Own a house with your spouse? No, this is not the start to a Dr. Seuss poem! This is a blog focusing on domestic co-ownership and how you could be affected by joint tenancy. Commercial co-ownership can be slightly different, and I will aim to address this in a future blog.
So, what exactly does joint tenancy mean? Whenever there is co-ownership of property, there is a trust in land. This means there is a separation between the legal and equitable titles to that land. In basic terms, the legal owners can ‘deal’ with the land - sell it, rent it, redevelop it etc. However, the equitable owners are the people who are entitled to receive the benefit of that dealing, usually by way of sales proceeds and rent. Often the legal and beneficial owners are the same people, but this is not always the case.
Legal title will always be held in joint tenancy. The equitable title on the other hand can be held either in a joint tenancy, or a tenancy in common.
A joint tenancy is where the right of survivorship applies. If you die with a joint tenancy of the equitable title, the surviving joint tenants will receive your equitable interest equally. If two people have a joint tenancy and one dies, the other will therefore receive the deceased’s equitable interest but the right to survivorship no longer applies and the survivor becomes the sole equitable owner (and usually the sole legal owner as well).
Tenancy in common on the other hand is where you own your own interest in the property. Therefore, when you die, that interest remains within your estate. It does not pass automatically to the other joint tenants but instead you can direct what happens to it via your Will.
In the case of estate planning, most clients who I deal with are spouses and this blog will therefore largely address spousal co-ownership. However, the comments equally apply to co-ownership between unmarried couples, friends and business associates.
If you and your spouse have ever discussed Wills with a solicitor, you may have been asked the nature of your interest in your house…
By way of example: if you are married/in a civil partnership and buy a house together, it is assumed the equitable interest in the house will be held in joint tenancy unless there is contrary intention (Stack v Dowden). If one of you were to die, the right to survivorship would end, meaning the other is now the sole equitable and legal title holder. Consequently, 100% of the equity in the property belongs to the survivor’s estate and can be distributed accordingly under their Will or under the intestacy rules (if they have no Will).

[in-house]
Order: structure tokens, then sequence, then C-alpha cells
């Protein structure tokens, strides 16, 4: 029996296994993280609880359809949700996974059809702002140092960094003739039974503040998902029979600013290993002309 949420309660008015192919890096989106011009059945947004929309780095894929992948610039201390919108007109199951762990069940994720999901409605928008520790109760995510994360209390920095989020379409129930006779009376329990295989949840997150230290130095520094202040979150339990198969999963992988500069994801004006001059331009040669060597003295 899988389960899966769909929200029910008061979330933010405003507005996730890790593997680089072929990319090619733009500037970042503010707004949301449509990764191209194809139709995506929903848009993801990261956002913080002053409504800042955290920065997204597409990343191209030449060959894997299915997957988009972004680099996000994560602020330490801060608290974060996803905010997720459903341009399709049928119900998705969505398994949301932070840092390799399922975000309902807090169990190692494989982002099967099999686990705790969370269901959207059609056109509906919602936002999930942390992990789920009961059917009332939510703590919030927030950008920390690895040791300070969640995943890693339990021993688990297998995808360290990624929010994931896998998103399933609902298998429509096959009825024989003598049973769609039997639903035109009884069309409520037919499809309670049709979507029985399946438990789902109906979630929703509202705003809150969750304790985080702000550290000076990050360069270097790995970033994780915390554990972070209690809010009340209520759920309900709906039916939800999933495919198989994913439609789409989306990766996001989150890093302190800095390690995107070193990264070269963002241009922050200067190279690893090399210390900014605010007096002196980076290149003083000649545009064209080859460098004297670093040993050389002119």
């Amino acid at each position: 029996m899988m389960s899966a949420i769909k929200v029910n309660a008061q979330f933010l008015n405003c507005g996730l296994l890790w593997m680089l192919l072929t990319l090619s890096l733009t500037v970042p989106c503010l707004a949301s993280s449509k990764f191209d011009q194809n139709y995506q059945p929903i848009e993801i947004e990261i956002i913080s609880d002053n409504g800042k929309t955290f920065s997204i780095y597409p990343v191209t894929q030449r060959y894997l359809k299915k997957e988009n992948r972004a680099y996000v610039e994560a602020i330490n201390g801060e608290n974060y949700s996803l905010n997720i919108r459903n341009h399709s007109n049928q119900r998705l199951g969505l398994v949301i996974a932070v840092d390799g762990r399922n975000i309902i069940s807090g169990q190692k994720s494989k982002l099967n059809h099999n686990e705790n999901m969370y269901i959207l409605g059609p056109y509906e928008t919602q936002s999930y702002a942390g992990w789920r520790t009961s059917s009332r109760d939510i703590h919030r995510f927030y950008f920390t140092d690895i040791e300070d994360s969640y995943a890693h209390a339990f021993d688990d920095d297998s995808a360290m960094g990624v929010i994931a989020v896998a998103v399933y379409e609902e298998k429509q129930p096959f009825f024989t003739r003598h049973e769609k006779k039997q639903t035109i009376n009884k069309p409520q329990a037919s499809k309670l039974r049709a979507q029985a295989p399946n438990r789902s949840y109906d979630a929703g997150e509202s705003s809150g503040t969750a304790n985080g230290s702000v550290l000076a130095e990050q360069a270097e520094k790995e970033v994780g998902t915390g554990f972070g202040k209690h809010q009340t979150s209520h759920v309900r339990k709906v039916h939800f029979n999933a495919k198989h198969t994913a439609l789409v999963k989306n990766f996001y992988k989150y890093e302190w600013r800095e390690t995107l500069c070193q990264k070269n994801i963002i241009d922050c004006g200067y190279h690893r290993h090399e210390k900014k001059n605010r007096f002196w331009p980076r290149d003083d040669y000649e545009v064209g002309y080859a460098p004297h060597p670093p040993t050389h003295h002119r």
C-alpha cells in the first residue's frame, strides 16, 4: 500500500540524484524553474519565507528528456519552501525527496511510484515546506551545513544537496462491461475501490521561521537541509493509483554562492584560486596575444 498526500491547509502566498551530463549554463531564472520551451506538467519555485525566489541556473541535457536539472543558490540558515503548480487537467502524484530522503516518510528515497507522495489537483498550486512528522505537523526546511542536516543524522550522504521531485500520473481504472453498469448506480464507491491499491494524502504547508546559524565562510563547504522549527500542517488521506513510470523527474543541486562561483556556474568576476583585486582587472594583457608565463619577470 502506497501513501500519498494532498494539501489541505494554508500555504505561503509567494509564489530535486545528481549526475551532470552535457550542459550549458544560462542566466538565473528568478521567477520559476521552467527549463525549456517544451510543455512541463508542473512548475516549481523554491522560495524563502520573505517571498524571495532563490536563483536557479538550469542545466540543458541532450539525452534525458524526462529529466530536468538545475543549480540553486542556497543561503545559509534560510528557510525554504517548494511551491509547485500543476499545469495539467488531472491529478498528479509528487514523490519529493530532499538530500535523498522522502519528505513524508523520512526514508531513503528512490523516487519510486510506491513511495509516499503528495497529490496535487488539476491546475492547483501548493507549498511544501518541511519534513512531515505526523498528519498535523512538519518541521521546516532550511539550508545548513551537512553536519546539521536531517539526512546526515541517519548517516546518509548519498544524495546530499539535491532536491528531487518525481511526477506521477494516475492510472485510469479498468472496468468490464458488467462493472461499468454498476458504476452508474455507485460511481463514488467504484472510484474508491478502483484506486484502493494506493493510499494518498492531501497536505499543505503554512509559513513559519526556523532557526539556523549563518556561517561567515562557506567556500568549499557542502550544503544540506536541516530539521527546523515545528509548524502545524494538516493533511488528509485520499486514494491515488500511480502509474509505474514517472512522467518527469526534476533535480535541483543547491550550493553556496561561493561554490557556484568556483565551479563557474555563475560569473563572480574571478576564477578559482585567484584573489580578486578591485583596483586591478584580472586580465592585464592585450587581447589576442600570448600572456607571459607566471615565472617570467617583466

Alternatively, if you sever the joint tenancy with your spouse, it would mean that you both hold your own personal shares in the property via a tenancy in common. It will be assumed that you each own 50% of the house respectively unless you expressly agree otherwise (or evidence can be produced to the contrary). So, upon the first death, the survivor would not gain their spouse’s share, instead the deceased’s share would remain with their estate and be distributed in accordance with their Will or intestacy rules.
Quite often though a spouses’ Will simply leaves everything to the surviving spouse anyway, achieving the same effect as a joint tenancy. So why the big fuss?!
There are circumstances where spouses might choose to hold property as tenants in common. This is often the case in second marriages, especially where parties have children from previous relationships and wish firstly to allow their spouse to continue living in a property after their death but ultimately to protect the capital for their respective children. Alternatively, it could apply where a property is bought between friends who may wish their share to pass to their family rather than each other.
A tenancy in common also allows you to accurately record differing interests in a property when each co-owner invests different amounts to the purchase price. For example, if you contributed 65% of the purchase price, a tenancy in common (accompanied by a suitable Declaration of Trust) would allow you to record and vouchsafe a 65% equitable interest in the proceeds of sale. This is also why a tenancy in common is useful for investment properties, especially for unmarried couples or friends / business associates.
Alternatively, there are cases where spouses own their property as joint tenants but, over time, their circumstances change and it may be appropriate to ‘sever’ that tenancy to become a tenancy in common instead. This is typically where, as part of an estate planning exercise, those spouses wish to incorporate trusts in their Wills. Trusts are incorporated into Wills for a variety of reasons, of which safeguarding for care fees, maximising the residential nil rate band, and generally protecting wealth for future generations, are amongst the most common. As I have previously blogged about here, great care must be made when trying to mitigate care fees and professional advice should always be sought in these circumstances.
Alternatively, if you feel your relationship is breaking down, you should consider severing your joint tenancy and updating your Will so that your interest in the property does not pass automatically to your spouse. I would always advise taking specialist advice in those circumstances before taking any action.
If you are not sure if you have a joint tenancy or not, are considering whether to sever your joint tenancy, or don’t know how to sever your joint tenancy; Allan Janes can provide professional advice to help you. Please do not hesitate to contact Alex Stanier on 01494 893 533 if you have any queries about this.